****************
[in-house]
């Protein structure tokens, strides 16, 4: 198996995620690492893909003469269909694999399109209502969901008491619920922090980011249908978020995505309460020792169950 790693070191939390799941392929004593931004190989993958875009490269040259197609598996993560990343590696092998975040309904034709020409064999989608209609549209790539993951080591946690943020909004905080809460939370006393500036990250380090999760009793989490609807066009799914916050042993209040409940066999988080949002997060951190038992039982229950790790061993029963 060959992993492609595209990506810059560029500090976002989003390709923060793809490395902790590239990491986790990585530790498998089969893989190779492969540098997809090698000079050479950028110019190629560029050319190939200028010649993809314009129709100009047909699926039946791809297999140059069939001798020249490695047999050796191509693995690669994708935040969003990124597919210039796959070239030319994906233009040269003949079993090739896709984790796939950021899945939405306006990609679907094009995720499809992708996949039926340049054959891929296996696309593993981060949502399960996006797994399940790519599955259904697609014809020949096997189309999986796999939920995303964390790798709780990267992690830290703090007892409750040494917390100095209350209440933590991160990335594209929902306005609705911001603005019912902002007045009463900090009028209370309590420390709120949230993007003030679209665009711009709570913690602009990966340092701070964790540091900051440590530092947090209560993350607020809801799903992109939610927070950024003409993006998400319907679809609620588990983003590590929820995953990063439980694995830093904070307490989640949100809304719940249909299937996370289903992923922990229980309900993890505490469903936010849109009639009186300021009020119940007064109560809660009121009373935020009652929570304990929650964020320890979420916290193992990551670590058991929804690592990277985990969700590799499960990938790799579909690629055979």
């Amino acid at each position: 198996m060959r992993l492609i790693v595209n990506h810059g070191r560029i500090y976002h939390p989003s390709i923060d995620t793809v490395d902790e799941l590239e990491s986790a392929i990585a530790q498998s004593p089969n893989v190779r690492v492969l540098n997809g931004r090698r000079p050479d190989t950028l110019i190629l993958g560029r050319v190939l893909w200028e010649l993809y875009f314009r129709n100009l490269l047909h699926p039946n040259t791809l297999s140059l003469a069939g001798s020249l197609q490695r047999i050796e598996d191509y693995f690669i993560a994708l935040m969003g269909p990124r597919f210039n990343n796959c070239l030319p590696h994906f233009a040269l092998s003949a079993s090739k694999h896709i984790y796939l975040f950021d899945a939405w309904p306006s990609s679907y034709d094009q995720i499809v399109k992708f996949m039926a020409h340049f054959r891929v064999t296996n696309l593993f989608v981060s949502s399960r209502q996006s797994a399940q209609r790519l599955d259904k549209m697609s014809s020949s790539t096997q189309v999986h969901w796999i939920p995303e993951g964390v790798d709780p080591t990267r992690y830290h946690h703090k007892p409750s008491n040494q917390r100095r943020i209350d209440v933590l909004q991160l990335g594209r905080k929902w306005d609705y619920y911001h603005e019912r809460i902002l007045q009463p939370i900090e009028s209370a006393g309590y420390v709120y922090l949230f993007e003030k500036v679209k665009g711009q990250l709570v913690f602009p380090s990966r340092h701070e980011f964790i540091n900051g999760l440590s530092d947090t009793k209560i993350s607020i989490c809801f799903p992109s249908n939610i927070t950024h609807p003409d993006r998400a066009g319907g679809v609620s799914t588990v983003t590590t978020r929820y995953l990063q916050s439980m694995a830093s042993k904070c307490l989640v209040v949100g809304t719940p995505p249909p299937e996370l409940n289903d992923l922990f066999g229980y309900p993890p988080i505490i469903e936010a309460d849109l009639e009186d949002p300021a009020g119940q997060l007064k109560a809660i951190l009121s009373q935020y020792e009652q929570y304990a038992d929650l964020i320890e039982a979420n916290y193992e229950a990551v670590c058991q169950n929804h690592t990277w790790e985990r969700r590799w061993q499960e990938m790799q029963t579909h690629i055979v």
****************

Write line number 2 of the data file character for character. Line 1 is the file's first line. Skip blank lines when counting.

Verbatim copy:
């Protein structure tokens, strides 16, 4: 198996995620690492893909003469269909694999399109209502969901008491619920922090980011249908978020995505309460020792169950 790693070191939390799941392929004593931004190989993958875009490269040259197609598996993560990343590696092998975040309904034709020409064999989608209609549209790539993951080591946690943020909004905080809460939370006393500036990250380090999760009793989490609807066009799914916050042993209040409940066999988080949002997060951190038992039982229950790790061993029963 060959992993492609595209990506810059560029500090976002989003390709923060793809490395902790590239990491986790990585530790498998089969893989190779492969540098997809090698000079050479950028110019190629560029050319190939200028010649993809314009129709100009047909699926039946791809297999140059069939001798020249490695047999050796191509693995690669994708935040969003990124597919210039796959070239030319994906233009040269003949079993090739896709984790796939950021899945939405306006990609679907094009995720499809992708996949039926340049054959891929296996696309593993981060949502399960996006797994399940790519599955259904697609014809020949096997189309999986796999939920995303964390790798709780990267992690830290703090007892409750040494917390100095209350209440933590991160990335594209929902306005609705911001603005019912902002007045009463900090009028209370309590420390709120949230993007003030679209665009711009709570913690602009990966340092701070964790540091900051440590530092947090209560993350607020809801799903992109939610927070950024003409993006998400319907679809609620588990983003590590929820995953990063439980694995830093904070307490989640949100809304719940249909299937996370289903992923922990229980309900993890505490469903936010849109009639009186300021009020119940007064109560809660009121009373935020009652929570304990929650964020320890979420916290193992990551670590058991929804690592990277985990969700590799499960990938790799579909690629055979």